Unlimited Paid Time Off Can Be a Blessing, a Curse or Just a Disaster | WorkSmart Systems is a Professional Employer Organization (PEO)


Unlimited Paid Time Off Can Be a Blessing, a Curse or Just a Disaster


Our very own HR director, Jason Carney, was featured on MainStreet.com shedding light on how potential employees and employers can wrap their heads around a successful PTO policy. Carney points out that paid time off is also a response to the increased percentage of workers telecommuting or freelancing.

The article was original seen in the news section on Mainstreet.com. Click here to view the original article or read on below!


Unlimited paid time off is becoming more and more popular. Especially in the tech industry, more companies are following Netflix’s lead and not tracking how much time their employees take off. However, unlimited paid time off is a double-edged sword at best. So if you’re interviewing at a firm with unlimited paid time off, how do you make sure you’re getting a good deal instead of the shaft?

What Is Unlimited Paid Time Off?

Unlimited paid time off is more or less exactly what it sounds like: you can take off as much time as you want. This is partly in response to the fact that many companies don’t track how many hours in a week employees work. Employees get paid a salary, which remains static whether they work 40 or 60 hours in a week.

“The theory is that the company isn’t monitoring how much time someone works,” says Doug Schade, principal consultant in the software technology search department at WinterWyman. “So why are they tracking how much time you’re not working?” He notes that the first company he ever heard of giving unlimited paid time off was Netflix.

Jason Carney, HR director of WorkSmart Systems, Inc. points, out that unlimited paid time off is also a response to the increased percentage of workers telecommuting or freelancing.

“With unlimited paid time off you’re accountable for your work whether you do it in the office or on a beach in Florida,” Carney said.

Sounds almost too good to be true. Is it?


When Unlimited Time Off Isn’t Actually a Benefit

“It’s kind of silly on the face of it,” says Carney, who notes that a lot of times this can be used so that you get no paid time off. “The typical company policy has a number of different kinds of paid time off,” he says, “you either get these in a lump or accrue them based on the amount of service.” Unlimited paid time off “throws that out the window.”

“It works really well in certain industries and demographics,” Carney says, “but mostly for certain personality types.” The problem is two fold: on the one hand, not every employee can handle the unlimited paid time off set up. Some take too much advantage of a good thing, and their performance ends up suffering in ways it wouldn’t if they had more traditional time off policies. On the other hand, there are workplaces where employees end up never taking any time off, because the company culture doesn’t lend itself to a lot of flex time.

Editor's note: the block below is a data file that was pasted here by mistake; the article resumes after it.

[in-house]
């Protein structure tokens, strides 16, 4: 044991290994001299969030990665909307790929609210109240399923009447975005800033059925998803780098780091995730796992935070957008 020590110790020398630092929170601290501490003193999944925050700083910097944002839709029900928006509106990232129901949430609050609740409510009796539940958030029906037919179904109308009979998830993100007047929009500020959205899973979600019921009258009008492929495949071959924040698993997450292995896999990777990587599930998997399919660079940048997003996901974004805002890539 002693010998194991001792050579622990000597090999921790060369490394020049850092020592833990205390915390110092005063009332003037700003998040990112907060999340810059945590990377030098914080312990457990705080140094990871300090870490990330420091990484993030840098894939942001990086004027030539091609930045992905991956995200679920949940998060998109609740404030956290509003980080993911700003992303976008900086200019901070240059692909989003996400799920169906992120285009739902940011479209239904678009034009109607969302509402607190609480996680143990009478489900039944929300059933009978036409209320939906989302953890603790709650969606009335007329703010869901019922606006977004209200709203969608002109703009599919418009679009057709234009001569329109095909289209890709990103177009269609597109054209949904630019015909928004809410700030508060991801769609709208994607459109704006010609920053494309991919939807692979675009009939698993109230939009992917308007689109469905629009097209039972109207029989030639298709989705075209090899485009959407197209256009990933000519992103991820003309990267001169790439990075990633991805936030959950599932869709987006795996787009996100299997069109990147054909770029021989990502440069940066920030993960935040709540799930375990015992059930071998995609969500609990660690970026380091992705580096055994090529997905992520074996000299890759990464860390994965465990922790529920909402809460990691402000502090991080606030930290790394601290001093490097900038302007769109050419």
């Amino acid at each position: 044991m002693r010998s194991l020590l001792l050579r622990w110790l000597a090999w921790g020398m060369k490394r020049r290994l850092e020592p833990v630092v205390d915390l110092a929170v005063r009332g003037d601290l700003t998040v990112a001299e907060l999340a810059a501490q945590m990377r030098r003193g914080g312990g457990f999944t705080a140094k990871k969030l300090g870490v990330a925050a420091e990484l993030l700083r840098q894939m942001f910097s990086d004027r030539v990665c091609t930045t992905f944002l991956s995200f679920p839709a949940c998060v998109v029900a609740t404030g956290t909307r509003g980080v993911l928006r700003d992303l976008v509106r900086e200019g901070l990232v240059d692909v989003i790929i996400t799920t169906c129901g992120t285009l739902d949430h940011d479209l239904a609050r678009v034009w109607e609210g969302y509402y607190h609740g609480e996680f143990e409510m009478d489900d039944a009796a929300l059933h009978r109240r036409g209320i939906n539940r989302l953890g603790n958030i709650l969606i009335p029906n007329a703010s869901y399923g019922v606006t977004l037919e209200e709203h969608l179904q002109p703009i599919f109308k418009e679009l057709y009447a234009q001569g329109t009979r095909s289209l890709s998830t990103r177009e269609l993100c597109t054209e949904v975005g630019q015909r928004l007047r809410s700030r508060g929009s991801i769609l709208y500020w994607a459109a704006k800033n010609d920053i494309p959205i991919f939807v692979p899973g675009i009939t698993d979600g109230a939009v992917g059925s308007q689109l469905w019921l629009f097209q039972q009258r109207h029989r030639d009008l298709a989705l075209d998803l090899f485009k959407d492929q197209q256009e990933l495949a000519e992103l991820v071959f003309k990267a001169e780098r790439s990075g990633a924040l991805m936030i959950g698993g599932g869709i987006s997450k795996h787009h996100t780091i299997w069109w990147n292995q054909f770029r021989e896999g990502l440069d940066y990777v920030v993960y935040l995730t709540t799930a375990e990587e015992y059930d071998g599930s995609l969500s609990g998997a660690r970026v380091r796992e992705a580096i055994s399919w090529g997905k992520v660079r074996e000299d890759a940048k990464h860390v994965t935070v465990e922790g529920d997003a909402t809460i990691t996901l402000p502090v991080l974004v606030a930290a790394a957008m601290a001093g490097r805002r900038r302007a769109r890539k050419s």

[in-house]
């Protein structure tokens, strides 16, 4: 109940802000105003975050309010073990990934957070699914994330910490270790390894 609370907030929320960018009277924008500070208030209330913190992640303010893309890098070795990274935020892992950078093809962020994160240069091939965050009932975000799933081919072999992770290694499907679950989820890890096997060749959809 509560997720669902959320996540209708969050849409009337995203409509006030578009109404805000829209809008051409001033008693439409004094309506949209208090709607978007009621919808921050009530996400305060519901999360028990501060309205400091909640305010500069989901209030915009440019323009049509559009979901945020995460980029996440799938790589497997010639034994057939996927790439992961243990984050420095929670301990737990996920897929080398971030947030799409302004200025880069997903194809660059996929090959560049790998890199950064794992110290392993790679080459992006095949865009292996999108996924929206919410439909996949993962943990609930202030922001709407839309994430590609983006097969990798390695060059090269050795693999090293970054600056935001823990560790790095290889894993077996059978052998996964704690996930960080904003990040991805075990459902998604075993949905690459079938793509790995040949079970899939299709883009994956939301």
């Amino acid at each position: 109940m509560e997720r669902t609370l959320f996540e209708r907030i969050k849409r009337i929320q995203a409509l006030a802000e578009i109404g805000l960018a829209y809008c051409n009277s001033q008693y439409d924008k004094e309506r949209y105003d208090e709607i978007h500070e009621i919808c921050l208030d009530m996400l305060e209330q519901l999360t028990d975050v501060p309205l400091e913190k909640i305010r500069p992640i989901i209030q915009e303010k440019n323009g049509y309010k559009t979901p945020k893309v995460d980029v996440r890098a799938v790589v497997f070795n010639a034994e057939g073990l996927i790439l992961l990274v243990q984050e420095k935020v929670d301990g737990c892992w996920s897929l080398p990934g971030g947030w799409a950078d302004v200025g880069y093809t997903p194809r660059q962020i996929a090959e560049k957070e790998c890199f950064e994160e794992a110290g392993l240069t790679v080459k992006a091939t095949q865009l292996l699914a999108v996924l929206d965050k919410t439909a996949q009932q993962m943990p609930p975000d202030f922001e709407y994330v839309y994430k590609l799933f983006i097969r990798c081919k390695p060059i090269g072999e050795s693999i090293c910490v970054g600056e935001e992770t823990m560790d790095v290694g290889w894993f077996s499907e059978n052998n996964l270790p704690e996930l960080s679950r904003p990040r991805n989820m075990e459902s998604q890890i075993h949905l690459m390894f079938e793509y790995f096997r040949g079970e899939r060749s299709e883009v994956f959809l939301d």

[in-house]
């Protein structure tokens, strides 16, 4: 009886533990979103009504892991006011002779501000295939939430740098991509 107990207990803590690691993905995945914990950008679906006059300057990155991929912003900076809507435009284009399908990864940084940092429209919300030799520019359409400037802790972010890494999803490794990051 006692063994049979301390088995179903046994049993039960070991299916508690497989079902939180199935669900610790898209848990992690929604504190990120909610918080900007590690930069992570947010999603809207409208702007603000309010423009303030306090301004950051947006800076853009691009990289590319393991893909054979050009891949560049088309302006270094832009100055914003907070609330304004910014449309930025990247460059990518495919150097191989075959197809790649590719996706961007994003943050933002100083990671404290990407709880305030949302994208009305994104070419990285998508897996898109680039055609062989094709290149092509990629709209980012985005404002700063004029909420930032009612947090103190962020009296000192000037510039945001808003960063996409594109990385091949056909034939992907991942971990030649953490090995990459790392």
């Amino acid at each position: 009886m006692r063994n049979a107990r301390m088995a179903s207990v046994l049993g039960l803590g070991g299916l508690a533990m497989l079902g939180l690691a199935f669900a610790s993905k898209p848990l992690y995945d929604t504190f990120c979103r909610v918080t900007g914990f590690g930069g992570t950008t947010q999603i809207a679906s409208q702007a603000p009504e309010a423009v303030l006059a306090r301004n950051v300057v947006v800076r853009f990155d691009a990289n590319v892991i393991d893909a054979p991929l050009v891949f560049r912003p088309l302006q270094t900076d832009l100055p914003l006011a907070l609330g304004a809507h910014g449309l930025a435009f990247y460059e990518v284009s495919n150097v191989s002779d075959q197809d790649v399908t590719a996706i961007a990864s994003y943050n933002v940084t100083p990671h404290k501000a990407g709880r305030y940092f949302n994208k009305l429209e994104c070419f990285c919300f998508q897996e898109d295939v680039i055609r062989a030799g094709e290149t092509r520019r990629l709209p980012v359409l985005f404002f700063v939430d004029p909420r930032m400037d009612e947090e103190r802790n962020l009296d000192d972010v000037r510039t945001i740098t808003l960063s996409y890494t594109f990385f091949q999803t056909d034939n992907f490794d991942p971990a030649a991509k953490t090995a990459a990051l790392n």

“The company might not be keeping track,” says Carney, “but let’s not kid ourselves, there’s always some level of approval.” Even if no one is “officially” tracking paid time off, he notes that you still have to deal with competitors in and out of your department.

“This leads to a situation where other employees are calling you out on taking too much time off because they’re not taking any,” Carney says.


Can Unlimited Paid Time Off Be a Great Boon?

“If you’ve created a company where it’s exercised and people are backed up and don’t have to twist arms to get time off it can be a great benefit,” says Schade. He says that anecdotally he’s heard about it being a great benefit and a total disaster. He also stresses that because the policy is such a new development, we don’t really have a lot of hard data on the subject.

So if you’re interviewing at a company with an unlimited paid time off policy, how do you know if it’s a good place to work? Schade says the big question is “What are people doing with their unlimited time off?” A place where people are actually utilizing their unlimited time off will have lots of stories about cool things people are doing on sabbatical. A company that has no such stories probably has more problems than just its time off policy.

Schade believes that the issue isn’t the paid time off policy. Rather, it’s the policies erected around the policies that matter. You want to make sure that it’s easy to get the time off you need. While there are no clear-cut examples of what is “good” and “bad” about the policy as of yet, just asking what people are doing with all of this time will shed some light on the subject. Some companies offer bonuses to employees who take at least one week off a year.

“Most companies are looking at this as a good thing,” he says. “They’re not trying to trick you into being chained to your desk.”

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